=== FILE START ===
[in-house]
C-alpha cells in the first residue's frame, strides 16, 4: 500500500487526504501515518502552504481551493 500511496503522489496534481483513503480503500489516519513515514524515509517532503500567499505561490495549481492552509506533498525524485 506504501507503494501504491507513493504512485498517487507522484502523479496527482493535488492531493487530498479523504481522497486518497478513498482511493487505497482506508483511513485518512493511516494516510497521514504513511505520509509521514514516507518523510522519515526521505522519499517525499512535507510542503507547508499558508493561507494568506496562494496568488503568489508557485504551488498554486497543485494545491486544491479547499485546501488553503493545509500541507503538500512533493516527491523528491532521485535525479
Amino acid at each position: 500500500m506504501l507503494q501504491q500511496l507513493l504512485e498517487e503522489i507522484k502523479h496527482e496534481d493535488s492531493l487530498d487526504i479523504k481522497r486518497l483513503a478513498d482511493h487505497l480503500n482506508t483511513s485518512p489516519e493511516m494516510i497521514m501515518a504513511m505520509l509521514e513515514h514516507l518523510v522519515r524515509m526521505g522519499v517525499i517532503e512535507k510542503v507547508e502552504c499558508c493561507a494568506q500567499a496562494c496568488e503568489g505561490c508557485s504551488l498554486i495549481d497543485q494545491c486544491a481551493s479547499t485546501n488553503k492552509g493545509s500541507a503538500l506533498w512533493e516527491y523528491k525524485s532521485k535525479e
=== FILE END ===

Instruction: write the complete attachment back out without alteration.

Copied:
[in-house]
C-alpha cells in the first residue's frame, strides 16, 4: 500500500487526504501515518502552504481551493 500511496503522489496534481483513503480503500489516519513515514524515509517532503500567499505561490495549481492552509506533498525524485 506504501507503494501504491507513493504512485498517487507522484502523479496527482493535488492531493487530498479523504481522497486518497478513498482511493487505497482506508483511513485518512493511516494516510497521514504513511505520509509521514514516507518523510522519515526521505522519499517525499512535507510542503507547508499558508493561507494568506496562494496568488503568489508557485504551488498554486497543485494545491486544491479547499485546501488553503493545509500541507503538500512533493516527491523528491532521485535525479
Amino acid at each position: 500500500m506504501l507503494q501504491q500511496l507513493l504512485e498517487e503522489i507522484k502523479h496527482e496534481d493535488s492531493l487530498d487526504i479523504k481522497r486518497l483513503a478513498d482511493h487505497l480503500n482506508t483511513s485518512p489516519e493511516m494516510i497521514m501515518a504513511m505520509l509521514e513515514h514516507l518523510v522519515r524515509m526521505g522519499v517525499i517532503e512535507k510542503v507547508e502552504c499558508c493561507a494568506q500567499a496562494c496568488e503568489g505561490c508557485s504551488l498554486i495549481d497543485q494545491c486544491a481551493s479547499t485546501n488553503k492552509g493545509s500541507a503538500l506533498w512533493e516527491y523528491k525524485s532521485k535525479e